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Deleting JPA Entity Objects Existing entity objects can be deleted from the database either explicitly by invoking the remove method or implicitly as a result of a cascade operation.

This page covers the following topics: Explicit Remove Cascading Remove Orphan Removal DELETE Queries Explicit Remove In order to delete an object from the database it has to first be retrieved (no matter which way) and then in an active transaction, it can be deleted using the remove method:

Employee employee = em.find(Employee.class, 1);

em.getTransaction().begin(); em.remove(employee); em.getTransaction().commit(); The entity object is physically deleted from the database when the transaction is committed. Embedded objects that are contained in the entity object are also deleted. If the transaction is rolled back and not committed the object is not deleted.

An IllegalArgumentException is thrown by remove if the argument is not a an instance of an entity class or if it is a detached entity. A TransactionRequiredException is thrown if there is no active transaction when remove is called because operations that modify the database require an active transaction.

Cascading Remove Marking a reference field with CascadeType.REMOVE (or CascadeType.ALL, which includes REMOVE) indicates that remove operations should be cascaded automatically to entity objects that are referenced by that field (multiple entity objects can be referenced by a collection field):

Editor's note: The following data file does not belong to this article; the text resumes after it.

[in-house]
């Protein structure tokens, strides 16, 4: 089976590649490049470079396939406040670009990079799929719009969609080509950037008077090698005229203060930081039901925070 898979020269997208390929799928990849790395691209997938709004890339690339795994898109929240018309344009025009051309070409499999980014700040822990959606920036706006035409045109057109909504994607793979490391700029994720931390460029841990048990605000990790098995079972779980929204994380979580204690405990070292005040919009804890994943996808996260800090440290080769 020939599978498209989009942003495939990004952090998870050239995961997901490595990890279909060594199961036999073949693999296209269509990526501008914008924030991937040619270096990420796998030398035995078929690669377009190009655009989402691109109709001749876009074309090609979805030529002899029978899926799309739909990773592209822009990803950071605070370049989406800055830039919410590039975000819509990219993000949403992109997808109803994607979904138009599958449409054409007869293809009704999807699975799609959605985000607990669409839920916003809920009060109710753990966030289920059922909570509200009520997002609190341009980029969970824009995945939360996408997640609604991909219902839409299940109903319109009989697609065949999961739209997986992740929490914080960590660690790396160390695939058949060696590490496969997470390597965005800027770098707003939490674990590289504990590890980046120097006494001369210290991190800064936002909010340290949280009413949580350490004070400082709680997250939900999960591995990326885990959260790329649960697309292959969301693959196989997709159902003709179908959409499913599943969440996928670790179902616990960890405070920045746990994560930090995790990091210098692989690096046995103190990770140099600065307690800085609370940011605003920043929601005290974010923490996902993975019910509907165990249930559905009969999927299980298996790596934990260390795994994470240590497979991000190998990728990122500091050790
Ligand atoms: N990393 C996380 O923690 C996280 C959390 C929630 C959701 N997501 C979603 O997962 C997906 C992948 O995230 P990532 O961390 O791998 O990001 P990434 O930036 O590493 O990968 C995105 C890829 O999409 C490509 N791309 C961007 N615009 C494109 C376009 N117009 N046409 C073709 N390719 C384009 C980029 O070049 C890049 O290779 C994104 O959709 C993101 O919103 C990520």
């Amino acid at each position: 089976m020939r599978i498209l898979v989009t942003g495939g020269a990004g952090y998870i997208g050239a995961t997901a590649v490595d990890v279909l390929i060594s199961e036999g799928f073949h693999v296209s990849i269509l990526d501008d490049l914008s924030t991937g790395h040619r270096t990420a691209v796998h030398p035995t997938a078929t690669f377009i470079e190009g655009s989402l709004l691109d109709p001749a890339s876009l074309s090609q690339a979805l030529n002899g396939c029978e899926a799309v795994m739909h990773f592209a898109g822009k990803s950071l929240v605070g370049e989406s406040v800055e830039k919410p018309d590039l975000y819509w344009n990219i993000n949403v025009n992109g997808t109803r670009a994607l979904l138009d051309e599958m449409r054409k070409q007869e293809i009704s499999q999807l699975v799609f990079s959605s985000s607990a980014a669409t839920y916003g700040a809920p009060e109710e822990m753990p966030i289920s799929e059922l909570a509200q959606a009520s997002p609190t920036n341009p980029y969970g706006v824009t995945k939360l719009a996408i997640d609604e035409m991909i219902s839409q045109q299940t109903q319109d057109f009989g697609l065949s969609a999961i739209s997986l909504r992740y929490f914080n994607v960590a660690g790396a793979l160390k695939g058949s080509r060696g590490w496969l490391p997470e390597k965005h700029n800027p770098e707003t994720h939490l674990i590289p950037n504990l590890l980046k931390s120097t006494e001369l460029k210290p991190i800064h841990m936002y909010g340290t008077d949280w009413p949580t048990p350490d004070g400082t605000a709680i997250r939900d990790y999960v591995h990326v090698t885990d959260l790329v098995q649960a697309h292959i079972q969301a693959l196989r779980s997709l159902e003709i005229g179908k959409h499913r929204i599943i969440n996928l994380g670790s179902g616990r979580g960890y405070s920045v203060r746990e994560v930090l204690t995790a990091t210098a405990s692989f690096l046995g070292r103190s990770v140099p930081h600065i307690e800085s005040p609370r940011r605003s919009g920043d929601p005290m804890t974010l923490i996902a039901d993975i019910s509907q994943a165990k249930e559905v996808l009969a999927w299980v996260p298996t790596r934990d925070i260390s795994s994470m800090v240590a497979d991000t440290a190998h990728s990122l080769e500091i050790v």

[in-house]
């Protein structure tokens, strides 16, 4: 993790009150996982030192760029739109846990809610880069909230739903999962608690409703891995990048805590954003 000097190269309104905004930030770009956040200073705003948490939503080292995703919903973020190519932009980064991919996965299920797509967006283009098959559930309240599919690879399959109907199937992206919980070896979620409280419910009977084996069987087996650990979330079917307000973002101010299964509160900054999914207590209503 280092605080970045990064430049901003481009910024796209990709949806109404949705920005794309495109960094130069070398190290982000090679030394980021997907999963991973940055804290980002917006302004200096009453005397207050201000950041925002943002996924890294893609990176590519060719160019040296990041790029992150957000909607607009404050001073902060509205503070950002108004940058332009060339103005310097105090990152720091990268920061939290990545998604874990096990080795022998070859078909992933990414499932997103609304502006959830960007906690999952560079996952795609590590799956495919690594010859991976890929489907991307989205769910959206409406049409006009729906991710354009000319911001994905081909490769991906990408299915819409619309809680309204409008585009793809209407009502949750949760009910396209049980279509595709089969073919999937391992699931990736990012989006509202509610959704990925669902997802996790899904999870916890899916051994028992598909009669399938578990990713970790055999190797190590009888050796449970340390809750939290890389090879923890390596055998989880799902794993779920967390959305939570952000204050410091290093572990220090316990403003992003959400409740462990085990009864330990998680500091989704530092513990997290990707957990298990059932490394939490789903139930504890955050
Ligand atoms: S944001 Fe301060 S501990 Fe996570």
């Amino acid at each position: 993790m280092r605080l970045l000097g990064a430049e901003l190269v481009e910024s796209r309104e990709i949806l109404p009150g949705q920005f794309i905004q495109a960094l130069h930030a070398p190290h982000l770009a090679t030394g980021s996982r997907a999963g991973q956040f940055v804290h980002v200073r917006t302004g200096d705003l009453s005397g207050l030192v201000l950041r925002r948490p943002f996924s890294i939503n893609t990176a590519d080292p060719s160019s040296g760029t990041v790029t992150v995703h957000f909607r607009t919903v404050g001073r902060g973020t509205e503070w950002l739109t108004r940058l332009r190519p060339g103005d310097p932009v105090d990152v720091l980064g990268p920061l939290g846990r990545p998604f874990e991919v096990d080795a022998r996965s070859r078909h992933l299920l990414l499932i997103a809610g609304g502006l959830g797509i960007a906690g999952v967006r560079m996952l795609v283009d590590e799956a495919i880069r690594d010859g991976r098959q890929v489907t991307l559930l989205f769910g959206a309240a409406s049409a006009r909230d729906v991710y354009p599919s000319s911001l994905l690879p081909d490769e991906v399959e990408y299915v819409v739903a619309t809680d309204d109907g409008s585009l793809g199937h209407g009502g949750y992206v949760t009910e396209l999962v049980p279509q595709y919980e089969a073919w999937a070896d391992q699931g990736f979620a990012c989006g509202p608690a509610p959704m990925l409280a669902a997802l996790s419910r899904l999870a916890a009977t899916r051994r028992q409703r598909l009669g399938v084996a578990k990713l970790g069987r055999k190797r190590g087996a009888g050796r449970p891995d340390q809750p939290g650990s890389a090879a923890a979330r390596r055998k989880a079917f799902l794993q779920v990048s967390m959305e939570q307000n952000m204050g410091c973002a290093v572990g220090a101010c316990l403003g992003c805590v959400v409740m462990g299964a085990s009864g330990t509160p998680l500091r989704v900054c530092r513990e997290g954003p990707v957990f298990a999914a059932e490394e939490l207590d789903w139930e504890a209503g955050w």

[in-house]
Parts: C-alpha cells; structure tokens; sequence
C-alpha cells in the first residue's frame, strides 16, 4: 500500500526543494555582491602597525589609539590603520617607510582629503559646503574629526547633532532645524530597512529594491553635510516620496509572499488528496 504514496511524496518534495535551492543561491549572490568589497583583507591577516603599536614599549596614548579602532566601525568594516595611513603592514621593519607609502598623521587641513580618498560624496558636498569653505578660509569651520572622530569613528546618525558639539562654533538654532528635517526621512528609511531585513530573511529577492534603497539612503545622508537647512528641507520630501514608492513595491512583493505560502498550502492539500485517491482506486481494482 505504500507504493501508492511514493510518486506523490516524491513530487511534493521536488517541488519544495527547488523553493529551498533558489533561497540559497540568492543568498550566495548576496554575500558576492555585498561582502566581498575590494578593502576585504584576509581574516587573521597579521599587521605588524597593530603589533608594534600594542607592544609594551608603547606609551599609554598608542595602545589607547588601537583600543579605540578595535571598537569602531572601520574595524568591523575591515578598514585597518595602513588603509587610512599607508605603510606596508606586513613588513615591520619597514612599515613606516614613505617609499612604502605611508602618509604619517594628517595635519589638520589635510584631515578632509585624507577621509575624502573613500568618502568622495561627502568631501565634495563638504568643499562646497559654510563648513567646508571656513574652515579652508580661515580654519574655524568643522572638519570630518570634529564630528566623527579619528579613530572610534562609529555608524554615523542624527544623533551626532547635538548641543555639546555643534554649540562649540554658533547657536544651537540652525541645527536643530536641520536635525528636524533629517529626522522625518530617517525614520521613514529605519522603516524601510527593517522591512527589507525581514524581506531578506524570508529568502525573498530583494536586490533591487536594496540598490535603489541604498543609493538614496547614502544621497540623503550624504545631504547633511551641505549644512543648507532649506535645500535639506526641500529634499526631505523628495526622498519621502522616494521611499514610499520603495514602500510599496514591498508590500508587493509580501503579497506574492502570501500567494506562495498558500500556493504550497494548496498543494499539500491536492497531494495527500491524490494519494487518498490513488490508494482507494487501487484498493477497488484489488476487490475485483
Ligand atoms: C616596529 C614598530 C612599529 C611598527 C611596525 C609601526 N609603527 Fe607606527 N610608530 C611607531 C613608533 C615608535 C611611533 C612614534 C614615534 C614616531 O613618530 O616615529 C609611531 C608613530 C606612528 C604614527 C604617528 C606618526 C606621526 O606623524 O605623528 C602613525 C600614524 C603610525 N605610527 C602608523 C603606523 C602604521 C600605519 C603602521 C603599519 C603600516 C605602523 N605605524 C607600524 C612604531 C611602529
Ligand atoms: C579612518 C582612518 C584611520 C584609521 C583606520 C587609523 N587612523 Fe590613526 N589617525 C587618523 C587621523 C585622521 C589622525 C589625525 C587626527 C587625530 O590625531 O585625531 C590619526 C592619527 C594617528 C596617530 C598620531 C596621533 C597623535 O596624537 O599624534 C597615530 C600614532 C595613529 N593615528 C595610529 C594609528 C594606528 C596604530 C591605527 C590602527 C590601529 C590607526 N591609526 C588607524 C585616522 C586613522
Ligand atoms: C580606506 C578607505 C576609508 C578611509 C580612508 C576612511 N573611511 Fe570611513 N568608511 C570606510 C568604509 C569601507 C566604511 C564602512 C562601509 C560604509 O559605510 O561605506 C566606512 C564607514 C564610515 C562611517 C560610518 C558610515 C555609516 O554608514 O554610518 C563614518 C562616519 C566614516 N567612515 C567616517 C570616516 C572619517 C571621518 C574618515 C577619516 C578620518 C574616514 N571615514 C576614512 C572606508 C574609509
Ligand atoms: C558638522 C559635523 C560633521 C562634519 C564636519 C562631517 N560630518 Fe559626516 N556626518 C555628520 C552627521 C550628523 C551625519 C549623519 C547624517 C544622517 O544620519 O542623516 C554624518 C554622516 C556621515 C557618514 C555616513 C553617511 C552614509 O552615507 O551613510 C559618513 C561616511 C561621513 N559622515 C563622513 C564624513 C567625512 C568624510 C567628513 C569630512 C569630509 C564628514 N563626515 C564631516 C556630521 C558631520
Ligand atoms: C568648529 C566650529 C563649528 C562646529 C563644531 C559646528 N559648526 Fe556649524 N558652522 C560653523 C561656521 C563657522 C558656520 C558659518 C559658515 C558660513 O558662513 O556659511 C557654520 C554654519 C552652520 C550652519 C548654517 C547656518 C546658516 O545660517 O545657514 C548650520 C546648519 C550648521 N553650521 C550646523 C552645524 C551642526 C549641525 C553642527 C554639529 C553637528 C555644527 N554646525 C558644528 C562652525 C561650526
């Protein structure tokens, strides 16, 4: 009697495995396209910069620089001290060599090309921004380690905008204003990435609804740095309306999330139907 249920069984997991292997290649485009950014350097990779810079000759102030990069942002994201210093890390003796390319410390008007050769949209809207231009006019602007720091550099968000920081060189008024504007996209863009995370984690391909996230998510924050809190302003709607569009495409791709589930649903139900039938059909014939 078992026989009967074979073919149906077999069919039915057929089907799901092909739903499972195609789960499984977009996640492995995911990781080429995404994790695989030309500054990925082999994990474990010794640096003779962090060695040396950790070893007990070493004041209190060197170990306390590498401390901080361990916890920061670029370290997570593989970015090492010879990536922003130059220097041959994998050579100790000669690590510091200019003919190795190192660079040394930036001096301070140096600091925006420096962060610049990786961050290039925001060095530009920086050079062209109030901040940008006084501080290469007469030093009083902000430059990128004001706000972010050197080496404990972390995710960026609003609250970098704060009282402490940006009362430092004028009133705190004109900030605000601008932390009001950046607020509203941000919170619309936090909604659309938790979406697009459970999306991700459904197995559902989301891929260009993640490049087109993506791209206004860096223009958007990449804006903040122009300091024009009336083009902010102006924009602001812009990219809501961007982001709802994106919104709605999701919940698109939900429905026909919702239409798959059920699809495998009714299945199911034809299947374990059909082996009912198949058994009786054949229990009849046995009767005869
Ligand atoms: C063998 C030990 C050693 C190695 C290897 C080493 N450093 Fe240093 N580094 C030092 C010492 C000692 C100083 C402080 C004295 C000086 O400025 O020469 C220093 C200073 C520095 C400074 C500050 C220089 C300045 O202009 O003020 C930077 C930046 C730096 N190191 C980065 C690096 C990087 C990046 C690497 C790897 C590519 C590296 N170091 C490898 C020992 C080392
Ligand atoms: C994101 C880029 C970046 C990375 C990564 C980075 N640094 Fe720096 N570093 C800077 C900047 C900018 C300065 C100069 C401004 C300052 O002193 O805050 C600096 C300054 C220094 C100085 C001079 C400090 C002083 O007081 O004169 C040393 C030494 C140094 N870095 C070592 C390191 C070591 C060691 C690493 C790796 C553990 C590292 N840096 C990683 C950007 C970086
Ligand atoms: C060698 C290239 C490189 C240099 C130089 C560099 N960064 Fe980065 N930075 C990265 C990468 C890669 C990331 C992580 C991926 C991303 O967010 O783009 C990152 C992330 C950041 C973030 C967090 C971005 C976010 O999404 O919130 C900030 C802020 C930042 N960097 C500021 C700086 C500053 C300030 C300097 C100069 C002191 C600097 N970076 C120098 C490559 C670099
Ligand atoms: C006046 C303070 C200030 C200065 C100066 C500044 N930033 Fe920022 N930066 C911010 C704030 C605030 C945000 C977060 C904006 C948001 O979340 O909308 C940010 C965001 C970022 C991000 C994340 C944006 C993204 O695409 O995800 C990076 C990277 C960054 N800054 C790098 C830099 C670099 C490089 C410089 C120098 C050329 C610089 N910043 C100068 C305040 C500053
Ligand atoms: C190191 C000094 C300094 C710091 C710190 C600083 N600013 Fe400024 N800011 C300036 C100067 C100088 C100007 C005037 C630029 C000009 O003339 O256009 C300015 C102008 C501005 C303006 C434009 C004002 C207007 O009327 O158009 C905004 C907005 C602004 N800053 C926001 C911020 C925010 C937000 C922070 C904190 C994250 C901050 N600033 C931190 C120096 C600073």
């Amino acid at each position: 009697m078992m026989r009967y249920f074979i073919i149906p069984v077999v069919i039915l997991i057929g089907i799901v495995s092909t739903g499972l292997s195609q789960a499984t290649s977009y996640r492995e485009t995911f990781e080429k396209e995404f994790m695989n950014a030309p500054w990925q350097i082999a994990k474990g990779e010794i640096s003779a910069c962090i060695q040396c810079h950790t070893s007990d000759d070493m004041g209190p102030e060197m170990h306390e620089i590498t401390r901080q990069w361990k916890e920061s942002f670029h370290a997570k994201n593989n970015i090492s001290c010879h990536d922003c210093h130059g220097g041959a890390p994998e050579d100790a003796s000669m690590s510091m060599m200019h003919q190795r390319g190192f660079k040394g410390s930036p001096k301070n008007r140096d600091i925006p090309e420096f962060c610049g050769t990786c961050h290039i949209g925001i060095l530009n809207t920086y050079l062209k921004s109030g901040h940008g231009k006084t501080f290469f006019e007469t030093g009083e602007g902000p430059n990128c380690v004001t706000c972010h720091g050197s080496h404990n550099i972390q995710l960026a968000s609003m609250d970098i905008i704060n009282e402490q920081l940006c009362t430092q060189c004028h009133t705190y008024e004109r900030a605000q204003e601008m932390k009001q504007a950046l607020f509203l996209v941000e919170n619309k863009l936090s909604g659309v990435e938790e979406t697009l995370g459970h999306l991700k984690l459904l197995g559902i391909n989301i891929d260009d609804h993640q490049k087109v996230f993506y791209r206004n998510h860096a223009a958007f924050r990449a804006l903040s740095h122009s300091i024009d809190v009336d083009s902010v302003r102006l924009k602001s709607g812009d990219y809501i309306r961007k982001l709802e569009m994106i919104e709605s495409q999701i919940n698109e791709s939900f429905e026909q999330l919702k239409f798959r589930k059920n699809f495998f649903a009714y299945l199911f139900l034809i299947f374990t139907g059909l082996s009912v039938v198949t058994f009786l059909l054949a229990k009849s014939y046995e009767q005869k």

@Entity class Employee { : @OneToOne(cascade=CascadeType.REMOVE) private Address address; : } In the example above, the Employee entity class contains an address field that references an instance of Address, which is another entity class. Due to the CascadeType.REMOVE setting, when an Employee instance is removed the operation is automatically cascaded to the referenced Address instance, which is then automatically removed as well. Cascading may continue recursively when applicable (e.g. to entity objects that the Address object references, if any).

Orphan Removal JPA 2 supports an additional and more aggressive remove cascading mode which can be specified using the orphanRemoval element of the @OneToOne and @OneToMany annotations:

@Entity class Employee { : @OneToOne(orphanRemoval=true) private Address address; : } When an Employee entity object is removed the remove operation is cascaded to the referenced Address entity object. In this regard, orphanRemoval=true and cascade=CascadeType.REMOVE are identical, and if orphanRemoval=true is specified, CascadeType.REMOVE is redundant.

The difference between the two settings is in the response to disconnecting a relationship. For example, such as when setting the address field to null or to another Address object.

If orphanRemoval=true is specified the disconnected Address instance is automatically removed. This is useful for cleaning up dependent objects (e.g. Address) that should not exist without a reference from an owner object (e.g. Employee). If only cascade=CascadeType.REMOVE is specified no automatic action is taken since disconnecting a relationship is not a remove operation. To avoid dangling references as a result of orphan removal this feature should only be enabled for fields that hold private non shared dependent objects.

Orphan removal can also be set for collection and map fields. For example:

@Entity class Employee { : @OneToMany(orphanRemoval=true) private List<Address> addresses; : } In this case, removal of an Address object from the collection leads to automatic removal of that object from the database.

DELETE Queries DELETE queries provide an alternative way for removing entity objects from the database. Deleting objects using a DELETE query may be useful especially when many entity objects have to be deleted in one operation. The DELETE Queries in JPA/JPQL in chapter 4 explains how to use JPA DELETE queries.